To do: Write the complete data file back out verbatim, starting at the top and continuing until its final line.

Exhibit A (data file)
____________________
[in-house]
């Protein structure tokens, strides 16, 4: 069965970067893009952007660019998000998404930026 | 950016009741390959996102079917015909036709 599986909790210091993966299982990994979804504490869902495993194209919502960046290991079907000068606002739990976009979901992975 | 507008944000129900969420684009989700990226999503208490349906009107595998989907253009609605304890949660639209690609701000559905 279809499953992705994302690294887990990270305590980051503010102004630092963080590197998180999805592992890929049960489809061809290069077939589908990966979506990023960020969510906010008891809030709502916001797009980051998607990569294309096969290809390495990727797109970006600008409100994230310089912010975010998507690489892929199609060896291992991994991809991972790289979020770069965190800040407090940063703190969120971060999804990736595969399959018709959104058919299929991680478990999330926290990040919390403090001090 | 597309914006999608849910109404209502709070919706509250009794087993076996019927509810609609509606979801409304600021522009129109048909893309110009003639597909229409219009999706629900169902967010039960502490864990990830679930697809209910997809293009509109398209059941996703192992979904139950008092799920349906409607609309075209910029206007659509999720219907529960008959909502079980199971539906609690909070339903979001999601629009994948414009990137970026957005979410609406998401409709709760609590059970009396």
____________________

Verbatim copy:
[in-house]
């Protein structure tokens, strides 16, 4: 069965970067893009952007660019998000998404930026 | 950016009741390959996102079917015909036709 599986909790210091993966299982990994979804504490869902495993194209919502960046290991079907000068606002739990976009979901992975 | 507008944000129900969420684009989700990226999503208490349906009107595998989907253009609605304890949660639209690609701000559905 279809499953992705994302690294887990990270305590980051503010102004630092963080590197998180999805592992890929049960489809061809290069077939589908990966979506990023960020969510906010008891809030709502916001797009980051998607990569294309096969290809390495990727797109970006600008409100994230310089912010975010998507690489892929199609060896291992991994991809991972790289979020770069965190800040407090940063703190969120971060999804990736595969399959018709959104058919299929991680478990999330926290990040919390403090001090 | 597309914006999608849910109404209502709070919706509250009794087993076996019927509810609609509606979801409304600021522009129109048909893309110009003639597909229409219009999706629900169902967010039960502490864990990830679930697809209910997809293009509109398209059941996703192992979904139950008092799920349906409607609309075209910029206007659509999720219907529960008959909502079980199971539906609690909070339903979001999601629009994948414009990137970026957005979410609406998401409709709760609590059970009396």